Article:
Tuesday, April 26, 2011

Scanlon on the Ethics of Blame

When someone is blameworthy, to what extent can be blame them?  How much blame is justified?  Well, we can always choose to forgive someone.  First, it can be easy to forgive someone if we acknowledge the role that luck played in his or her actions.   Even if a friend hurts our feelings, we can forgive them, which is not to undermine the judgment that something wrong was done.  Forgiveness assumes that someone has acted wrongly.  Second, we can take on a sympathetic perspective.  We can try to imagine that we were in the other person's position.  "That could have been me" is a way that we can take on the other person's perspective as our own, which can also motivate forgiveness.  One question is whether we have to be sympathetic with someone in order to forgive someone.  Certainly there are limits to this kind of sympathizing.  It is hard to sympathize with strangers or with people that we dislike.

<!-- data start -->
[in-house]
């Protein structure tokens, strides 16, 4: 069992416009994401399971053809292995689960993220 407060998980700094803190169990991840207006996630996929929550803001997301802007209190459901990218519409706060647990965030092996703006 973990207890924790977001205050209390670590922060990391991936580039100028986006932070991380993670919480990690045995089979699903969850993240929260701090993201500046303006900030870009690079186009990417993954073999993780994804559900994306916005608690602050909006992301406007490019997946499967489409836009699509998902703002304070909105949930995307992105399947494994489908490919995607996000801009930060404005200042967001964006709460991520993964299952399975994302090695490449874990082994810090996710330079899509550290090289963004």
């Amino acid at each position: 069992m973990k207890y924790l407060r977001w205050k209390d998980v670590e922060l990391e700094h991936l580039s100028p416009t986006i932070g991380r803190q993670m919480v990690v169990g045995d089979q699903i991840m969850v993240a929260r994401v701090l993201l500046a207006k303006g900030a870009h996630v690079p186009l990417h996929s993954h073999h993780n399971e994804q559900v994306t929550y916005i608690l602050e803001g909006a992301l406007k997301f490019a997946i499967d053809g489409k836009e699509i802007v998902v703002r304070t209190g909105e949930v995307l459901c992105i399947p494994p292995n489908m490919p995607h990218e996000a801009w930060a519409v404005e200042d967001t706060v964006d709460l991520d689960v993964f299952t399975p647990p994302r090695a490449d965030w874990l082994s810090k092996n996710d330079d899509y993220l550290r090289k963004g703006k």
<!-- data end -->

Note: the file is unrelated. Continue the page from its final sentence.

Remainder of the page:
Scanlon puts the problem into the following form: can we be blamed for the way we blame someone?  Perhaps sometimes we blame too quickly or we blame someone unfairly.  Perhaps blaming itself is morally blameworthy, since it requires a judgmental attitude of superiority. But Scanlon does not think that blame is like grading someone or rating someone's character.  Blame as a revision of a relationship does not require an attitude of superiority  Perhaps we can also be morally criticized if we never blame.  If we unconditionally forgive people who do not acknowledge that they have acted wrongly or made amends, this means that either we (a) deny that a wrong was done, (b) deny that the person was responsible for the wrong action or (c) deny that you are justified to complain, which is a failure of self-respect.    Indeed, it could harm your relationship if you fail to blame a person who wrongs you.  To not blame someone is to tacitly accept a kind of abuse.

Scanlon also thinks that sometimes we should be morally critisized if we blame someone while we have no standing to blame.  For example, if we steal and lie yet we blame another person for those same wrongs, this is a case where the blame is not warranted.  Likewise, if you make someone do something wrong or you help them to perform a wrong action, you should not blame them.  If you help someone to murder puppies, you should not then turn around and blame that person for killing puppies.

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